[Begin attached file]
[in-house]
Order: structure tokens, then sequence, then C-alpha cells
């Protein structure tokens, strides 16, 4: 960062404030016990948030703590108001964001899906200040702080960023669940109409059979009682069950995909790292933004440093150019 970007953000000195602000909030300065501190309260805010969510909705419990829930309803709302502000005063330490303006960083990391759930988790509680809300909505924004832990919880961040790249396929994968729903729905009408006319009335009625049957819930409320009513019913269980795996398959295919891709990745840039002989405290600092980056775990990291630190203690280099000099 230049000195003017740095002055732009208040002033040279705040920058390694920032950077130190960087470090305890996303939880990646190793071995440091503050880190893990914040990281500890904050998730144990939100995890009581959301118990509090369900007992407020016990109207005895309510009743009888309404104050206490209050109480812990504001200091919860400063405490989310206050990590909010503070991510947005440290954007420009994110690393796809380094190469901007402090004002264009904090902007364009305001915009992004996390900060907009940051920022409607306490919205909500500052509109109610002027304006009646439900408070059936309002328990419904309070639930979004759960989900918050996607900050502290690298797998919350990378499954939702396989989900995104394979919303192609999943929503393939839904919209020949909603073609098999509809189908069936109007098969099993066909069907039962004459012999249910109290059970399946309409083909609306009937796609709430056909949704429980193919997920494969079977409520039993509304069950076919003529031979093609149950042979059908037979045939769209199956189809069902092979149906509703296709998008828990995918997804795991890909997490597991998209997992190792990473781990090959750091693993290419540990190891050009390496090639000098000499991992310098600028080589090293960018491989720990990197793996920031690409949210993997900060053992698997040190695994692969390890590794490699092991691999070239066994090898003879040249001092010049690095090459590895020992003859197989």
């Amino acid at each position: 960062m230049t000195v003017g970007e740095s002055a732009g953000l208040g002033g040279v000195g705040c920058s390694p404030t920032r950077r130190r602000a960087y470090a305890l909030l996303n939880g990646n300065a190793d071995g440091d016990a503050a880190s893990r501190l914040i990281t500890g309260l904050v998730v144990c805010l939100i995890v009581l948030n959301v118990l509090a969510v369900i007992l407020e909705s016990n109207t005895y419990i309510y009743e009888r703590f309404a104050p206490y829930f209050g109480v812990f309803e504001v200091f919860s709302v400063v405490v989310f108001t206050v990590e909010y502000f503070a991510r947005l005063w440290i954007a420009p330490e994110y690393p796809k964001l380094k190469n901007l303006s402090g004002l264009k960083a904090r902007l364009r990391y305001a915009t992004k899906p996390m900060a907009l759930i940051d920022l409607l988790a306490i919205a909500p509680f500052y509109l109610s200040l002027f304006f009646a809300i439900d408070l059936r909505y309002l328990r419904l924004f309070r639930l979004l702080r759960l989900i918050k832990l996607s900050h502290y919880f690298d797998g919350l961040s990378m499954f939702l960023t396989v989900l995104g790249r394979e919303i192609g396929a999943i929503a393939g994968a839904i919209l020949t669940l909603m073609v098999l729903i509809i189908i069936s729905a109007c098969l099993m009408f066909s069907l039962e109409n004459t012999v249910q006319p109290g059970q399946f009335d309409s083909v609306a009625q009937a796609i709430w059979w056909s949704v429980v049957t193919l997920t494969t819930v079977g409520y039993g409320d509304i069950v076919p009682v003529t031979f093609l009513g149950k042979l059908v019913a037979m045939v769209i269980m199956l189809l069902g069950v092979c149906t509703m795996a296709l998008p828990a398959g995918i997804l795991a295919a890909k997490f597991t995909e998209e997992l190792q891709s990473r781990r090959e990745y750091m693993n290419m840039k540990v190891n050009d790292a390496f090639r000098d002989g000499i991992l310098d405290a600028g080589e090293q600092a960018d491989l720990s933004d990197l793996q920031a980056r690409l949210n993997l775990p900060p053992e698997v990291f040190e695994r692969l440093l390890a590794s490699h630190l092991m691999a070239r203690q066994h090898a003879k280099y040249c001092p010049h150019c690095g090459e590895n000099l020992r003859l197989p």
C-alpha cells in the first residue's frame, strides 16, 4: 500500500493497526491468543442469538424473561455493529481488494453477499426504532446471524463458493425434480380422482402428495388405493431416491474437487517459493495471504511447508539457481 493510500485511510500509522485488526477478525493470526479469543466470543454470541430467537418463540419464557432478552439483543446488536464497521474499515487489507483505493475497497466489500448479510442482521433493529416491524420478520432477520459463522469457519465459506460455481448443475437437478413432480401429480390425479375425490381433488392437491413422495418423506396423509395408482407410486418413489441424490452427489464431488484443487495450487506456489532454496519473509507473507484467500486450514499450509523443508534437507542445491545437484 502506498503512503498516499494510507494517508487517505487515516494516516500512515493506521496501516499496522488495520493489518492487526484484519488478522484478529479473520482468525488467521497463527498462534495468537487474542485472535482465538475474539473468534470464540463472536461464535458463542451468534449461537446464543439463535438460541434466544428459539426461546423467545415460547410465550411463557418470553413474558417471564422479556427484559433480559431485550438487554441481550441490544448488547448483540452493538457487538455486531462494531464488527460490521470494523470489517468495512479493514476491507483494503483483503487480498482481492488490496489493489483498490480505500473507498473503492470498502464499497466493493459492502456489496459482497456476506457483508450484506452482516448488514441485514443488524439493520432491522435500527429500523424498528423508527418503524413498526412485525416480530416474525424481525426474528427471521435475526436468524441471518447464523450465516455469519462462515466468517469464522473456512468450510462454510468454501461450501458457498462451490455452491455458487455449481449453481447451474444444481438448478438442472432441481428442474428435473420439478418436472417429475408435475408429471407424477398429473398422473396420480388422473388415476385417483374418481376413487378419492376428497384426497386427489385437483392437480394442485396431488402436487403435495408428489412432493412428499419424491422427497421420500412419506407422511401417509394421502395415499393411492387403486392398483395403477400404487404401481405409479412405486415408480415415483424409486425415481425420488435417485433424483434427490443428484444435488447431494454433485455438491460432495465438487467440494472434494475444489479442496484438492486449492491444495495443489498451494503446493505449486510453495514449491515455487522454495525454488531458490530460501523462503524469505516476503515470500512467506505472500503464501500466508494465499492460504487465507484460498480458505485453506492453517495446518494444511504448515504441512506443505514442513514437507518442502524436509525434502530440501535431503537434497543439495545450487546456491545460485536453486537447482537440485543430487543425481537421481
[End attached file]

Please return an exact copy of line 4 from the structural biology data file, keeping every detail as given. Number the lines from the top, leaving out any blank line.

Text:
């Amino acid at each position: 960062m230049t000195v003017g970007e740095s002055a732009g953000l208040g002033g040279v000195g705040c920058s390694p404030t920032r950077r130190r602000a960087y470090a305890l909030l996303n939880g990646n300065a190793d071995g440091d016990a503050a880190s893990r501190l914040i990281t500890g309260l904050v998730v144990c805010l939100i995890v009581l948030n959301v118990l509090a969510v369900i007992l407020e909705s016990n109207t005895y419990i309510y009743e009888r703590f309404a104050p206490y829930f209050g109480v812990f309803e504001v200091f919860s709302v400063v405490v989310f108001t206050v990590e909010y502000f503070a991510r947005l005063w440290i954007a420009p330490e994110y690393p796809k964001l380094k190469n901007l303006s402090g004002l264009k960083a904090r902007l364009r990391y305001a915009t992004k899906p996390m900060a907009l759930i940051d920022l409607l988790a306490i919205a909500p509680f500052y509109l109610s200040l002027f304006f009646a809300i439900d408070l059936r909505y309002l328990r419904l924004f309070r639930l979004l702080r759960l989900i918050k832990l996607s900050h502290y919880f690298d797998g919350l961040s990378m499954f939702l960023t396989v989900l995104g790249r394979e919303i192609g396929a999943i929503a393939g994968a839904i919209l020949t669940l909603m073609v098999l729903i509809i189908i069936s729905a109007c098969l099993m009408f066909s069907l039962e109409n004459t012999v249910q006319p109290g059970q399946f009335d309409s083909v609306a009625q009937a796609i709430w059979w056909s949704v429980v049957t193919l997920t494969t819930v079977g409520y039993g409320d509304i069950v076919p009682v003529t031979f093609l009513g149950k042979l059908v019913a037979m045939v769209i269980m199956l189809l069902g069950v092979c149906t509703m795996a296709l998008p828990a398959g995918i997804l795991a295919a890909k997490f597991t995909e998209e997992l190792q891709s990473r781990r090959e990745y750091m693993n290419m840039k540990v190891n050009d790292a390496f090639r000098d002989g000499i991992l310098d405290a600028g080589e090293q600092a960018d491989l720990s933004d990197l793996q920031a980056r690409l949210n993997l775990p900060p053992e698997v990291f040190e695994r692969l440093l390890a590794s490699h630190l092991m691999a070239r203690q066994h090898a003879k280099y040249c001092p010049h150019c690095g090459e590895n000099l020992r003859l197989p």